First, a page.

They stayed in the family's living room for eight months. "We were very grateful, but it was time to leave," says Bobrakova. "Even though we were all very sad and cried when we moved out."
Bobrakova and her sons now live in a hotel room rented by the state of Berlin. But there she's on her own and it's not so easy. She still needs help with the language, both in daily life and in dealing with German bureaucracy.
Bobrakova has been able to find some help at a protestant church in Berlin. The St. Markus parish in the Steglitz neighborhood has been involved in refugee aid since the start of the Russian invasion of Ukraine and has sheltered to up to a hundred people. Camp beds have been set up in the community hall, there's a clothing donations area, and donated food is piled up in storage rooms. People staying there can cook in one of three kitchens.
Viktoria Chumak lived here for six months. She had initially hoped to return to her hometown, just south of Odesa. Four of her family planned to leave Ukraine, but at the border her 20-year-old daughter said she didn't want to leave. "I had to choose between my 14-year-old son and my mother, who is severely disabled, and my daughter," says Chumak.
Fear, a constant companion
Every day she fears for her daughter. "There are better days and there are worse days. Today is a bad day because there were many rocket attacks in Ukraine again," says the 41-year-old, tears in her eyes. Chumak still hopes that her daughter will also come to Berlin. At the same time, her son has settled so well in Germany that he can imagine staying here forever, and her 72-year-old mother doesn't want to go back to the war-torn country either.
This is also due to the fact that the family of three have now found their own apartment. "This is a notable exception,” says Alexander Weber, who takes care of refugees at the Markus parish. "This is the only social housing that we have been able to provide since the outbreak of the war."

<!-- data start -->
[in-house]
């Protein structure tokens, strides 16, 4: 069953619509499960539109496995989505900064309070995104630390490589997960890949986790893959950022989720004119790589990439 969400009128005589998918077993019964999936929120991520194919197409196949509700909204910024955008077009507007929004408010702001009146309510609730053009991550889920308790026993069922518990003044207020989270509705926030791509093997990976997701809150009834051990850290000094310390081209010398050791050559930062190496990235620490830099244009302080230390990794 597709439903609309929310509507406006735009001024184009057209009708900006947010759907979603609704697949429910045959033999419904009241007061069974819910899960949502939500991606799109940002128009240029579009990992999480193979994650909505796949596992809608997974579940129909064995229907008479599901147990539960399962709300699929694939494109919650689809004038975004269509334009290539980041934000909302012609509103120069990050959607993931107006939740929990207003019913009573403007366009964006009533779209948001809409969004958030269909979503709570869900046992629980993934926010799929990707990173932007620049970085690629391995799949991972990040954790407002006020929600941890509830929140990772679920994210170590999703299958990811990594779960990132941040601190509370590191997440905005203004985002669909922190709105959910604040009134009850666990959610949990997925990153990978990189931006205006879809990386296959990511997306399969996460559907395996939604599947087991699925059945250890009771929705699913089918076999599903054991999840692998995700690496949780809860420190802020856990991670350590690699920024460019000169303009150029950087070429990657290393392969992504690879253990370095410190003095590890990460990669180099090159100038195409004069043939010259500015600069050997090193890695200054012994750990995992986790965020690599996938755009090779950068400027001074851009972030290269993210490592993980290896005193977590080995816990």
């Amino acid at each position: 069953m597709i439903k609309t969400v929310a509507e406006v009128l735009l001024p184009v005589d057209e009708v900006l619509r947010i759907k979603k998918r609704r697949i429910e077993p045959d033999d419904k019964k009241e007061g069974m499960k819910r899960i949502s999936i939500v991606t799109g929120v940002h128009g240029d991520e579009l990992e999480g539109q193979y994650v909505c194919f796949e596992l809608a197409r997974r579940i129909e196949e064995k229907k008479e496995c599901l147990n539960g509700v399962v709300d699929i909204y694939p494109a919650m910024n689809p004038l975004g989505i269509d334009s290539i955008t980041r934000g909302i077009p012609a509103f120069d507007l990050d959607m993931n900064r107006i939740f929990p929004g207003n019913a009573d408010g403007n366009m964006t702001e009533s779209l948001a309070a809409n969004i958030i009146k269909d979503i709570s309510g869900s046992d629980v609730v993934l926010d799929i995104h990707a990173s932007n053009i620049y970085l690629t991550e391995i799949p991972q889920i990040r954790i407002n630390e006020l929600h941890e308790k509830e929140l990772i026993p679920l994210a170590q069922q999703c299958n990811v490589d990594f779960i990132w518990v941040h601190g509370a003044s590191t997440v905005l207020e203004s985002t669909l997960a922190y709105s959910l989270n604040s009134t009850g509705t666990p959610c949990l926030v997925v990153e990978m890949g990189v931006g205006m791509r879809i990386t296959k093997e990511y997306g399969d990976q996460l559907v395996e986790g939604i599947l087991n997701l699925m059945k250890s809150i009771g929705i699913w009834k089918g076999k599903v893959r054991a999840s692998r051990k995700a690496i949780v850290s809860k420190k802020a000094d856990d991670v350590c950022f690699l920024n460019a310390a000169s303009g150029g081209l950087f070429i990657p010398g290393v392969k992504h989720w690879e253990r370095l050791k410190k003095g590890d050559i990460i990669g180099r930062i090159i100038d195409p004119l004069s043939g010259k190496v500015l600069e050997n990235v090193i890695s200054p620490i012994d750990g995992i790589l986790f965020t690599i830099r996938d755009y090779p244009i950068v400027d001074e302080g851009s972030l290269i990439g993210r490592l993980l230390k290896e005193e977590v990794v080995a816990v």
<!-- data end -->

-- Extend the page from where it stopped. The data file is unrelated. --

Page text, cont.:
Weber has been at the church helping from the start. The 37-year-old science editor was born in the Soviet Union and has lived in Germany since 1990. "As a Russian by birth, I feel particularly affected and I want to prove that what the Kremlin is saying is not right," he said. Weber's wife Victoria Abakumovski agrees.
"At home I want to climb the walls," she says. "I'd rather be here, giving German lessons, listening to our guests, holding their hands and crying with them."
Those who flee Ukraine obviously bring their trauma with them. At the church, they try to help process the terrible experiences through discussions. It's not easy for the volunteers either. "We talk to each other a lot here," says Weber.
Clothing the dead
But sometimes the horror is just too great. "Once a woman came in here who was clearly in a bad way. She was very pale and didn't want to talk at first," says Weber. "We found out that she was on her way to Ukraine and wanted to take things for four people from our closet."
When asked whether it was for men or women and in what size, the Ukrainian only answered several times that it didn't matter. The woman's four relatives had been shot by Russians and found naked in a mass grave, Weber recalls. "The woman was on her way to Ukraine to dress and bury the bodies."
This article was translated from German.